Diplomacy: Theory and Practice, 5th ed.  –  Online updating pages

Chapter 4: Diplomatic Momentum

pp. 54-5, ‘a lull in the talks’: at the time of writing (3 February 2016), I see that this fate has already befallen the Geneva talks on Syria. It is interesting that the UN mediator, Staffan de Mistura, has sought to prevent this becoming a collapse by setting a deadline for the resumption of the talks (25 February) and describing the intervening period as a ‘temporary pause’. Of course, a pause is temporary by definition, so the term ‘temporary pause’ is a pleonasm (like ‘new innovation’). However, this is a case where a pleonasm is used to provide emphasis and, in this case, entirely justified (there is a very good Wikipedia article on pleonasm).

p. 56, ‘extended’ deadlines: if self-imposed deadlines are missed, they might be ‘extended’. If this still fails to stimulate progress, it at least enables negotiators to claim that they pushed very hard to achieve it. This interesting point, which had not occurred to me, is made by David Holloway (Stanford) and reported by Adam Chandler in an article in The Atlantic (see Further reading below).

I should have made clear here that what I am talking about are mutually agreed deadlines. Those unilaterally announced are to all intents and purposes ultimatums, which are only serviceable to those who can afford to walk away without any agreement and – if they cannot and misjudge their effect – can have serious drawbacks. See the CSIS report in Further reading below.

p. 57, Extended deadlines: Had the subject not depressed me so much, I would some time ago have added here that the deadline on which some attention in Europe and all attention in the UK is at the moment riveted is April 2019, when the period during which BREXIT must be negotiated elapses under Article 50 of the Lisbon Treaty. Possibly more important – depending on what happens in the intervening period –  is 5 May 2022, when the next British general election must be held under the so-called Fixed-term Parliament Act.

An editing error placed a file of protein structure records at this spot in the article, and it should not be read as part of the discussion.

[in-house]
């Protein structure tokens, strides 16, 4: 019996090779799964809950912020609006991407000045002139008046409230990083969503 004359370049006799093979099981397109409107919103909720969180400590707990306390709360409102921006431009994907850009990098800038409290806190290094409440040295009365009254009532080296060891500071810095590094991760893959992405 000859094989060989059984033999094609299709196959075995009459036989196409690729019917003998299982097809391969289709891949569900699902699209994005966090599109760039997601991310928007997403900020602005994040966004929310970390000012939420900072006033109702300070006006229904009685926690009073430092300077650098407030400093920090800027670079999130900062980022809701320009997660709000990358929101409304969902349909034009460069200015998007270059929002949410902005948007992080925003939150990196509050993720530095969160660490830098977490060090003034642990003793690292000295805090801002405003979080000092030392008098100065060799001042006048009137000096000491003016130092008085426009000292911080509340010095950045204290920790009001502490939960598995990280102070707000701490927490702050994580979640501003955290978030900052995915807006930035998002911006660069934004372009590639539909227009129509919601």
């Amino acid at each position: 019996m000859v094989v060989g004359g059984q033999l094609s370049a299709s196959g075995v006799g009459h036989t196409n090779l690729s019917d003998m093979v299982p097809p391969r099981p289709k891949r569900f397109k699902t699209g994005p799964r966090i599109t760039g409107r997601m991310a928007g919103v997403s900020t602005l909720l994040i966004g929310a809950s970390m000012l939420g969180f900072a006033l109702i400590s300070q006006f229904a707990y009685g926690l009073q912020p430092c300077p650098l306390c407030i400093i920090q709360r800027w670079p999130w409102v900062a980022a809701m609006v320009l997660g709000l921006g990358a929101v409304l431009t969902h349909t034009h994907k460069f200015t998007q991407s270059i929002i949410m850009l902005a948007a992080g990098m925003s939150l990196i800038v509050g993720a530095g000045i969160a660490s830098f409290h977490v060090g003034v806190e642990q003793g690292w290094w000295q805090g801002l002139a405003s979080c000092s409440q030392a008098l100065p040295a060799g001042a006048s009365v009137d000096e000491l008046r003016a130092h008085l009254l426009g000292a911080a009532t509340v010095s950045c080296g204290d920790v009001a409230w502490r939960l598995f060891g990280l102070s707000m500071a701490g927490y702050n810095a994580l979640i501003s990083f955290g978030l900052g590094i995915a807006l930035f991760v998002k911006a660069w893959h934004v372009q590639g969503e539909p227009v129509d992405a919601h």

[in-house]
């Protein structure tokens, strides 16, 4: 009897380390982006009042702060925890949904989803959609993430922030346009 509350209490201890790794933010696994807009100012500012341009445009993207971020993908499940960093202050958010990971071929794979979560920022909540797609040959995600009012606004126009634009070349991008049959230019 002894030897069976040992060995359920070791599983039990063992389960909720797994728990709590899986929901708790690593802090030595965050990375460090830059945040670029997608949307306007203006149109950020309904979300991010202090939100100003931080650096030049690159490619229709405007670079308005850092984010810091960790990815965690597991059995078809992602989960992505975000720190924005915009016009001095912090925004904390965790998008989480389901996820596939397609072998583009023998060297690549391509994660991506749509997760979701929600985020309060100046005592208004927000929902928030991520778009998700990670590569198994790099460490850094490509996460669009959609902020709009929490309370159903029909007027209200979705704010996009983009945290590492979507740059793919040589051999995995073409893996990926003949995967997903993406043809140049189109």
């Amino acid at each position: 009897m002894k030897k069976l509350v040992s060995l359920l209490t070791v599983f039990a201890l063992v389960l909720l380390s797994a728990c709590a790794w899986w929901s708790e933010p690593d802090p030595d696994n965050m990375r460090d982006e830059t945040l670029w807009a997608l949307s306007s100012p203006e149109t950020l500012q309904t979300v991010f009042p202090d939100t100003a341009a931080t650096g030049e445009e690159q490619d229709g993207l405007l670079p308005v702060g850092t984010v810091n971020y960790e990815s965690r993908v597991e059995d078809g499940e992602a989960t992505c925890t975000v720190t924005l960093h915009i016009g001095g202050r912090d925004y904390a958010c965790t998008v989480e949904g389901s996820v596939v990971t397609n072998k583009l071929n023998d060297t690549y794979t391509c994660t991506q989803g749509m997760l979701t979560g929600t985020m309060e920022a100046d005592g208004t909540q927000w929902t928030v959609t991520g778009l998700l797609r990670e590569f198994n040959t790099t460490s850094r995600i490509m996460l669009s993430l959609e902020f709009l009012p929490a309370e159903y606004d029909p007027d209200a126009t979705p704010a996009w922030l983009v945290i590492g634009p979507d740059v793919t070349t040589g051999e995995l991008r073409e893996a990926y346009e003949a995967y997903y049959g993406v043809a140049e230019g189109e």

p. 61, metaphor of the train: a perfect example of this was provided by Staffan de Mistura, the UN special envoy for Syria and a diplomat desperately trying to inject momentum into UN-led prenegotiations on this urgent subject at the close of yet another round of talks in Geneva in early March 2017 (PressTV, UN News Centre, NYT, in Further reading below).

p. 63, Publicity, lines 1-3 down (see also p. 33, ‘Secrecy’): Raoul Ruparel, an influential centre-right commentator and sometime British government adviser on EU negotiations, provides a contrary view. He is reported as arguing that ‘Briefing politicians and the public is critical in establishing support for positions in negotiations.’ He also says that, in the Brexit talks, the EU negotiators were initially better at this than the UK but that recently the latter has caught on. But he then goes on to regret that ‘Both sides have got themselves into an ideological corner and are struggling to get out … [that] They’ve been going round in circles on these issues for months … and the difficulties tend to be with people outside the room.’ Well, surprise, surprise. Maybe that has something to do with the fact that the negotiators and their political masters have been advised by people like him to bang on constantly about their ‘red lines’ to ‘politicians and the public’ in order to strengthen ‘support for their positions’. This obviously makes compromise vastly more difficult. Of course, with 27 governments to keep informed of developments (with inevitable leaks), and being the stronger party, the adoption of this approach by the EU Commission’s negotiators was probably unavoidable and perhaps more reasonable.

pp. 63-4, talking up the talks: an example of using this tactic in ‘circumstances when it is manifestly obvious that success is nowhere in sight’ is provided by the repeated claim in early September 2019 of British prime minister and Brexit cult leader Boris Johnson that his government’s negotiations for a deal with the EU were making good progress. This blatant lie, which was exposed both in Parliament and the serious press at the time, merely deepened the contempt for him of the EU’s negotiators, who had no difficulty in seeing that Johnson was merely trying to set them up for the blame when the zombie negotiations failed and Britain were to be ‘forced’ to leave the EU without a deal. However, this example also serves as a reminder that – as is too often the case – bad diplomacy can be good domestic politics.

Further reading: additions and links


Boffey, Daniel, ‘EU and UK teams pin hopes on ‘tunnel’ talks to deliver Brexit deal’, The Guardian, 9 October 2020.

Boffey, Daniel, ‘When is the deadline for a Brexit trade and security deal?’, The Guardian, 20 December 2020

Chandler, Adam, ‘Why have negotiation deadlines anyway? The psychology of another missed milestone in the Iran talks’, The Atlantic, 7 July 2015

‘Deadlines for negotiations with Iran?’ CSIS, 2015.

The Lisbon Treaty: Article 50

New York Times, ‘U.N. Syria mediator reports some progress in peace talks’, 3 March 2017

O’Carroll , Lisa, ‘Theresa May’s negotiator on EU tactics …’, The Guardian, 6 Dec 2020

PressTV[Iranian], ‘Geneva peace talks produce clear agenda: UN envoy’, 3 March 2017

UN News Centre, ‘Intra-Syrian talks conclude in Geneva with “clear agenda” and plans to resume later this month’, 3 March 2017

Walker, Peter, ‘Entering ‘the tunnel’: what does it mean for the Brexit talks?’, The Guardian, 11 October 2019